I used to be the person who snickered at people who requested gluten-free options for the office pot-luck or when standing in line at a restaurant. This year I became that person after twelve years of thinking I suffered from IBS-D.

My digestion issues began in 2004. I was 19 and preparing to move to Miami, Florida to finish my undergraduate studies at FIU. I was diagnosed with H. Pylori (the H should stand for hell) a bacterial infection of your stomach lining, and was put on an aggressive antibiotic regimen to cure the infection. My digestive health went downhill from there.

Although H. Pylori was eliminated from my system many of the symptoms remained including frequent bathroom visits. As a result I went from 125 to 105 in less than two months. After several medical procedures and tests one doctor suggested that I try a gluten-free diet with magnesium therapy for a month  to “reset my system”. I followed his orders and started feeling better. I began to put my weight back on, the sudden bouts of diarrhea decreased and I resumed my gluten eating life.

Over the years my “IBS” would flare up, but I didn’t pay much attention to the potential triggers. Things worsened around the middle of 2016 and my IBS attacks became more frequent. I was also getting headaches 3-5 times a week which I attributed to stress.

Then my arms began to go numb. I initially thought I was developing carpal tunnel and that it wasn’t related to my digestion issues. But then my skin began to change in texture and appearance.  I was constantly dehydrated by the frequent bathroom visits and lack of mineral and vitamin absorption.

In all honesty, I thought I was dying. It sounds dramatic, but I did.

One night I haphazardly told my lash technician about my concerns and she said “That’s exactly what was happening to me when they finally diagnosed me with a gluten intolerance”.  I went home and googled the symptoms and I had at least 60% of them. I broke down in tears because for the first time in a long time everything that had been occurring within my body finally made sense.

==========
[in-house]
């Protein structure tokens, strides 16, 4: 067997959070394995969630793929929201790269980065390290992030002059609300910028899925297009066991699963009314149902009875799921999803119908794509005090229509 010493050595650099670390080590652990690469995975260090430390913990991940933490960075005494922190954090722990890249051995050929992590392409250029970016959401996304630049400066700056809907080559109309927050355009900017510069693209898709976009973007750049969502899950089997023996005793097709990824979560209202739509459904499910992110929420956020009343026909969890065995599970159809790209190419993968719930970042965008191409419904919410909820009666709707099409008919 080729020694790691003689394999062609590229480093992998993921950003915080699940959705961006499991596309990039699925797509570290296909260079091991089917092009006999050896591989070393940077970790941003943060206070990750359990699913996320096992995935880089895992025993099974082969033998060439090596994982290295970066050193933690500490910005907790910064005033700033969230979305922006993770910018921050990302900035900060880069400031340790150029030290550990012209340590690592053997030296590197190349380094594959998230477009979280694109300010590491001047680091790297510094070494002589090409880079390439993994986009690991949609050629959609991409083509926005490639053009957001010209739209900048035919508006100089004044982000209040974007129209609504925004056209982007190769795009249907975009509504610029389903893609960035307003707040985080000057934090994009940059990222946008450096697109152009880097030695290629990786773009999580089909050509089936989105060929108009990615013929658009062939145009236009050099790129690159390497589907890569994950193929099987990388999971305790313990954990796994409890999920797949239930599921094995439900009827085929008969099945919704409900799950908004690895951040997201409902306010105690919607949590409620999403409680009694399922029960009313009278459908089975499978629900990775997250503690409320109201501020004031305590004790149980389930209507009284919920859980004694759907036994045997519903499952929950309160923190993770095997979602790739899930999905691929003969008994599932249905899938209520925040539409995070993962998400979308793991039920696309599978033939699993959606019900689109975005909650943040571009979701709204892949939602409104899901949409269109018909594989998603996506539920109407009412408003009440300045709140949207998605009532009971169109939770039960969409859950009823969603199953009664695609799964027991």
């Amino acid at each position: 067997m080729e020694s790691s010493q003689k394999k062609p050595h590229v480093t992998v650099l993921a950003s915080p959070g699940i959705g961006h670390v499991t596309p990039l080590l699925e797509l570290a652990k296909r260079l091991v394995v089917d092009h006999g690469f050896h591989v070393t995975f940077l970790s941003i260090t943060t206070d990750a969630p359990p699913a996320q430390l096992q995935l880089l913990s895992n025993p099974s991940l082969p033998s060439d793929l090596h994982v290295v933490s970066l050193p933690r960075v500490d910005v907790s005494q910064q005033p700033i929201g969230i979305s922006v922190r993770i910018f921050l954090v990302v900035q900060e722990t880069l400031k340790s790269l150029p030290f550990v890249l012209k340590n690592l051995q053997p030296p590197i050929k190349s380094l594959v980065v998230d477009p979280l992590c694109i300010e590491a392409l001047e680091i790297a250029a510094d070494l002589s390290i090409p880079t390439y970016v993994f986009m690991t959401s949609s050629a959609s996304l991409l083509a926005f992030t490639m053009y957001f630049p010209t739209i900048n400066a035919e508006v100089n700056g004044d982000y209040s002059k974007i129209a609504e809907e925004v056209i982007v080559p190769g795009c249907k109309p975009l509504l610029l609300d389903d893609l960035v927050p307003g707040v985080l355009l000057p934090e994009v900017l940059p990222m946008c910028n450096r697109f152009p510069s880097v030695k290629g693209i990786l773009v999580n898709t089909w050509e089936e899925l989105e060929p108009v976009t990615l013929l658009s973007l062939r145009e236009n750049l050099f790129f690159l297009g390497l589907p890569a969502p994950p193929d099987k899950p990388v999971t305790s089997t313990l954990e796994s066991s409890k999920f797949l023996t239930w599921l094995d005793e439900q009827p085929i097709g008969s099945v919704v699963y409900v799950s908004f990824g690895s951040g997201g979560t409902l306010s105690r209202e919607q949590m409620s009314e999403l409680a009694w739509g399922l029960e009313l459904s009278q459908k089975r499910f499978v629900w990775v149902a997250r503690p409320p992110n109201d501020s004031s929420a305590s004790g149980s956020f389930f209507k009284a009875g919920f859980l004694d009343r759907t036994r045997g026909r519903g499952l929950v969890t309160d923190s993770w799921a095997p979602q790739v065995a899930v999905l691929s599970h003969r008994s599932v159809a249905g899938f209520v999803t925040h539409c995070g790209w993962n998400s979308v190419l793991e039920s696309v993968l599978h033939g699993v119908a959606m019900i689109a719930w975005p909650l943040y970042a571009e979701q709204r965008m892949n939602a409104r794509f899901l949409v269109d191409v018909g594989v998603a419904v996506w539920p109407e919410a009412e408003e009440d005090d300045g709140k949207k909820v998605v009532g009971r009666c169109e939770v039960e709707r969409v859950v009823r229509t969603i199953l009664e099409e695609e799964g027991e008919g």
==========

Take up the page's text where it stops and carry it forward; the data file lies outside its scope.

So that night I decided to eliminate gluten from my diet and I scheduled an appointment with a doctor. During my appointment the doctor confirmed that I didn’t have Celiac disease but I did have a gluten allergy.

I’ve been gluten-free for three months now and it is unbelievable how much better I feel.

If you’re checking out this post chances are that you’re newly diagnosed and aren’t quite sure what to do. Here are six things that would’ve been helpful to know when I was diagnosed with a gluten allergy:


  1. Stop Eating Gluten Immediately

Although that sounds obvious it must be stated, because if you’re like me, you might be tempted to ease into a gluten free diet rather than to go cold turkey. If you have an allergy the presence of gluten even in small quantities can aggravate your digestive system. You’re best bet is to get it completely out of your system.


  1. It’s hard to explain to people who don’t get it

More and more people are discovering that they have a gluten allergy which means more and more people are learning about the allergy. But some people still don’t get it. We’re so detached from our food sources that we often don’t realize what’s actually in our food. I didn’t necessarily know or  care if gluten or wheat was in my food until I found out I had an allergy.I have found that saying that I can’t have flour or wheat or anything made with flour or wheat has been the most helpful.


  1. You’ll never pick a restaurant the same

My dining experience is completely different now. I often search “gluten-fre xxx”  yelp when choosing a restaurant for the husband and I to dine at alone or with friends. Yelp has become my best friend and I research all of the restaurants we head to beforehand (thank God for my iPhone).  One thing I’ve found is that most major restaurants have menu items clearly listed as gluten-free.


  1. Gluten Free doesn’t equal healthy

The In-N-Out burger protein style (lettuce wrapped) is gluten free. Does that mean it’s healthy? Heck no. Gluten-free doesn’t mean it’s low in carbohydrates nor automatically healthy. Read your labels and watch out for the calories, sugar, fat, and sodium content in your foods.


  1. Be prepared to BYOF (Bring your own food)

Whether you’re traveling solo or heading to a friends house for dinner it always helps to bring something you can eat along. I typically load up on gluten-free snacks when traveling such as almonds, hummus, cereal bars. If I’m going to a friends house I ask what the menu is ahead of time. This also includes alcoholic drinks. Social eating can be hard, but as long as you’re prepared you won’t have any issues.


  1. Watch out for the sneaky foods

Most items that contain wheat are clearly labeled and while there are obvious gluten culprits there are a few not so obvious ways gluten might be sneaking into your diet. Gluten is often added as a filler and binding agent to processed foods. Lookout for gluten in the following foods.



My first gluten-free meal was a grilled asiago chicken sandwich wrap with a sour cream and chive baked potato from Wendy’s. Terrible I know.


What was your first gluten- free meal?